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Author Of Origin, 1950-2010

Resource Type
Dataset : survey data
  • Piocuda, Jorge (Kansas State University)
Other Title
  • Archival Version (Subtitle)
Publication Date
Free Keywords
academic journals; authors; journal articles; psychology; publishing; trends
  • Abstract

    In recent years, there have been numerous calls for a greater internationalization within the field of psychology. With the introduction of the Internet in the 1990s, resources have become more accessible and communication gaps have become smaller as journals and documents from all over the world can be accessed more easily. Although there is some emerging evidence suggesting greater internationalization in psychology, the full extent to which internationalization has actually happened remains less clear. The present study sampled American journal articles from the years 1950-2010, taken across various high-impact journals in seven content areas of psychology, including those published by American Psychological Association (APA), Association for Psychological Sciences (APS), Psychonomic Society (PS), and other publishers. The results indicated that U.S. psychology journals are showing an increasingly greater proportion of international authors publishing in these journals, particularly in the last 30 years. Additional results on collaboration indicated that, while U.S. and non-U.S. collaborations are still relatively low in comparison to other collaborations, there has been an increase in multi-author collaborations over time. Possible reasons for observed results, as well as the benefits of the current study are also discussed.
  • Table of Contents


    • DS1: Dataset
Temporal Coverage
  • 1950 / 2010
    Time period: 1950--2010
  • 2011 / 2014
    Collection date: 2011--2014
Geographic Coverage
  • Global
Sampled Universe
Those interested in the trends of internationalization and collaboration in the field of psychology.
Psychology journal articles from 1950-2010 were sampled across twenty-five journals, including those published by American Psychological Association (APA), Association for Psychological Science (APS), Psychonomic Society (PS), and others. Sampled journals were prestigious high-impact psychology journals that were not primarily interdisciplinary. The requirements were that no journal had any stated restrictions or preference policy toward American authors and that all journals sampled were published in the United States. Between three and five journals were sampled from each of seven content areas in psychology, with specific journals being chosen in consultation with researchers in each area. The seven content areas sampled were: General, Cognitive Psychology, Developmental and Educational Psychology, Behavioral Neuroscience, Social Psychology, Industrial-Organizational Psychology, and Clinical/Counseling Psychology. Not all journals were published during the entire period 1950-2010; some started later and were sampled from their year of origin through 2010. Also, some journals split into multiple journals, while others changed their name. See notes in Table 1 for further explanation and complete list of journals. The first and fourth issues from each journal from the years ending in zero and five in any given decade (e.g., 1990 and 1995 for the 1990s) and all articles in each issue sampled were included, excluding book reviews and comments, for a total of four issues per decade. The next available issue in the target year and/or the next year was used if the target issue or year was not available. The academic institution or other affiliation and the country of location of that institution was coded for each author; in cases of multiple authors, affiliation origin was noted for each co-author with equal-weighting. As such, each author, not each article, represented one data point. Each author in each article was coded by their country of their institutional affiliation; afterwards, the countries were grouped into general regions: the United States (U.S.), Canada, the United Kingdom (UK)/New Zealand (NZ)/Australia (AUS), Europe, Asia, Latin America and Africa. The UK was scored separately from mainland Europe as mainland Europe is a mixture of many different languages. Due to cultural and linguistic similarities, New Zealand and Australia were included in the same geographical category as the UK, and identified as UK/NZ/AUS.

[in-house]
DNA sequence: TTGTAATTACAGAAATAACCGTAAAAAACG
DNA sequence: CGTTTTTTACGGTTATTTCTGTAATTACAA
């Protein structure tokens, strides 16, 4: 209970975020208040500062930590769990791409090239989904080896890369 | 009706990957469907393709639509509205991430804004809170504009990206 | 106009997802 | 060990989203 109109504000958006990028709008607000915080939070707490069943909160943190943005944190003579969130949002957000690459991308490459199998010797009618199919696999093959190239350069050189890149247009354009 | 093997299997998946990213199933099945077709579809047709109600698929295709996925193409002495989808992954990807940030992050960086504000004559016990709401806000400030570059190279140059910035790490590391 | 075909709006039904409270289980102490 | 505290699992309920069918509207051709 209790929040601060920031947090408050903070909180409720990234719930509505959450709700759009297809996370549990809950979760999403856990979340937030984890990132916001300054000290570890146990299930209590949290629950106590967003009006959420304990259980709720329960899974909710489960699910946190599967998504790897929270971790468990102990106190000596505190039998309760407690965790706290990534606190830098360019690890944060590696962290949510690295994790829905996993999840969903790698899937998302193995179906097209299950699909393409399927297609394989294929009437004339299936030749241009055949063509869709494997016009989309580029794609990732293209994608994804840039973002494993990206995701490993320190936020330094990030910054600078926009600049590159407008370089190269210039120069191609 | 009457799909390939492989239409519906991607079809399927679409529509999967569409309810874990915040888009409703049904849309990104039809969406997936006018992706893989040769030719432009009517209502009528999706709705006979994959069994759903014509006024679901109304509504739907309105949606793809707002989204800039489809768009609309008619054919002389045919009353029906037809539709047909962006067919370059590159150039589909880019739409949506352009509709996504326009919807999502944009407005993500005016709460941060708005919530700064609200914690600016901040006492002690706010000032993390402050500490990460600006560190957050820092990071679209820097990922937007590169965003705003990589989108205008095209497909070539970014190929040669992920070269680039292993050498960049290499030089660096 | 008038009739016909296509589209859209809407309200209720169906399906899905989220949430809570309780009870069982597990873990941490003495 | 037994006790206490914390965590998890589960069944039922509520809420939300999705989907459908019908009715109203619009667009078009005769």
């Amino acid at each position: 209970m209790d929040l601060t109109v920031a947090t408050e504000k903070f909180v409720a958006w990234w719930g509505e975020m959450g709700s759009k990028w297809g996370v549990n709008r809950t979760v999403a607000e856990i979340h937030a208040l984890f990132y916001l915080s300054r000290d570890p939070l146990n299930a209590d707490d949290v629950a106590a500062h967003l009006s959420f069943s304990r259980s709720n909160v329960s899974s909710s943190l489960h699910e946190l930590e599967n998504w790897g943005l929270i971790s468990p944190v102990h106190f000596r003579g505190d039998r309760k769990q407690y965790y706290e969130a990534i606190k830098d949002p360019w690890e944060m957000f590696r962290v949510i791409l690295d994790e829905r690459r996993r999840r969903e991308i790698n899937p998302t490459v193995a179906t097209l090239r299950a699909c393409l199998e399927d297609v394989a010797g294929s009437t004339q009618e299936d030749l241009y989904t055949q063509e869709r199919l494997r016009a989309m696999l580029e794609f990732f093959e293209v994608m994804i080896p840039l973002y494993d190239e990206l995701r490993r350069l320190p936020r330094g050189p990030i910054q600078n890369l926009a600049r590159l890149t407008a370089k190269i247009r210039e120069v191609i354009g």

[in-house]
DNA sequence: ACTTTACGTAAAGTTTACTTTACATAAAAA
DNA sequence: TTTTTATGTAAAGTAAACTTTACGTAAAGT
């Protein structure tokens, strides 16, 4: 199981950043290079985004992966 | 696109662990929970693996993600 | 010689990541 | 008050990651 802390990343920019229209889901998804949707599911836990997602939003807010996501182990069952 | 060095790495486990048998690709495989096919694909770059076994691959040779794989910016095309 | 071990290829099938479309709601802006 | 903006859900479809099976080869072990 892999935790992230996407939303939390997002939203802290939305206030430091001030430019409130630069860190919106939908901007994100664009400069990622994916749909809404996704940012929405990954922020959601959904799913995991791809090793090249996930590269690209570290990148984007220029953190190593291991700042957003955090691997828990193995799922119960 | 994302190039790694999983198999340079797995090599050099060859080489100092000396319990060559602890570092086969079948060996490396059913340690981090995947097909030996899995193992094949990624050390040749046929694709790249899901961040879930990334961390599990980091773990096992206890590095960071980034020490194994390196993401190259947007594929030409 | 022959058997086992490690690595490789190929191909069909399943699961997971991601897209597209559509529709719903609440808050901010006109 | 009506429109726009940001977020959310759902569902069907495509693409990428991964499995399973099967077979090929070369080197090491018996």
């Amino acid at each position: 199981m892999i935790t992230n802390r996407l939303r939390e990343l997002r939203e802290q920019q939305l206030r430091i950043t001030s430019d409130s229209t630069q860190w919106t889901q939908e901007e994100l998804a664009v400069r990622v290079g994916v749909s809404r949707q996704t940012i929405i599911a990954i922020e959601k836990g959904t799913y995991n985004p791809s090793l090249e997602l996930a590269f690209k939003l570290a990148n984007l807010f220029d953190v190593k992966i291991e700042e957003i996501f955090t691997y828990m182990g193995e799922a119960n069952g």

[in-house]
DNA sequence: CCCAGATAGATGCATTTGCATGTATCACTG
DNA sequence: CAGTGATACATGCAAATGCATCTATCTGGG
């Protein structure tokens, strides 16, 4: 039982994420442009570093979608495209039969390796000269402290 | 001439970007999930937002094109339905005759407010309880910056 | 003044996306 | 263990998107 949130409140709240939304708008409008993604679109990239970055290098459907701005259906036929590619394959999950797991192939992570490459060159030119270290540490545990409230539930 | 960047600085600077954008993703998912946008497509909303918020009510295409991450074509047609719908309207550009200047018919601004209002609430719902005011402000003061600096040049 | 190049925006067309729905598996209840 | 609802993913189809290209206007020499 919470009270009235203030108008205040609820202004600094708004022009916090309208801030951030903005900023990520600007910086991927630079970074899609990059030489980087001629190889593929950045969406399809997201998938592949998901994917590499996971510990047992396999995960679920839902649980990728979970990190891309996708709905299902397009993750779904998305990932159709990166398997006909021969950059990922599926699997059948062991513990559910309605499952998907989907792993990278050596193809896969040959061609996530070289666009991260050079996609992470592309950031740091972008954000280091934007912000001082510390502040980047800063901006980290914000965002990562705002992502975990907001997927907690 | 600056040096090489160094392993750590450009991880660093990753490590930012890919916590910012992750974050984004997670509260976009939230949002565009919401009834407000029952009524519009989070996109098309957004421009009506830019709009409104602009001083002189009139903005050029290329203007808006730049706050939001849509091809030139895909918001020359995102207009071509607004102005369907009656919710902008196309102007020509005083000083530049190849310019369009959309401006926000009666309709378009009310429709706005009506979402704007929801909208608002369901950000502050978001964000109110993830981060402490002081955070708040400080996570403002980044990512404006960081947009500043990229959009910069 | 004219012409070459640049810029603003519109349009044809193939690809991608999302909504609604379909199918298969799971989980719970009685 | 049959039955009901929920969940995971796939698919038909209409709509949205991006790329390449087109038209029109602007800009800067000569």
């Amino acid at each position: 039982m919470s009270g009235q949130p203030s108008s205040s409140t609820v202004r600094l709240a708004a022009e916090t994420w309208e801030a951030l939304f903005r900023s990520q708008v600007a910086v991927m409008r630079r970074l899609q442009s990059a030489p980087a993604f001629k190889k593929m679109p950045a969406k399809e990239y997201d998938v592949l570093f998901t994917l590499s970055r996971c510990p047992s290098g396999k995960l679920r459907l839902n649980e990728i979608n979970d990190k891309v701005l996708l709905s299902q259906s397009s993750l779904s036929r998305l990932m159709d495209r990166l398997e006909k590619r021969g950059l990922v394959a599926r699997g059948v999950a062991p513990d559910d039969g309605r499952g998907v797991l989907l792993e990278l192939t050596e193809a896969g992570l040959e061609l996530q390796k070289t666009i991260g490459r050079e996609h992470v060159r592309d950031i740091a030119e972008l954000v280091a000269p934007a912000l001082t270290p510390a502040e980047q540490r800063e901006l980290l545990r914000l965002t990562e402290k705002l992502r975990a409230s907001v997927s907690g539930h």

Collection Mode
  • record abstracts

One or more files in this study are not available for download due to special restrictions; consult the study documentation to learn more on how to obtain the data.
Alternative Identifiers
  • 36156 (Type: ICPSR Study Number)
  • Is previous version of
    DOI: 10.3886/ICPSR36156.v1

Update Metadata: 2015-08-06 | Issue Number: 6 | Registration Date: 2015-06-16

Piocuda, Jorge (2015): Author Of Origin, 1950-2010. Archival Version. Version: v0. ICPSR - Interuniversity Consortium for Political and Social Research. Dataset.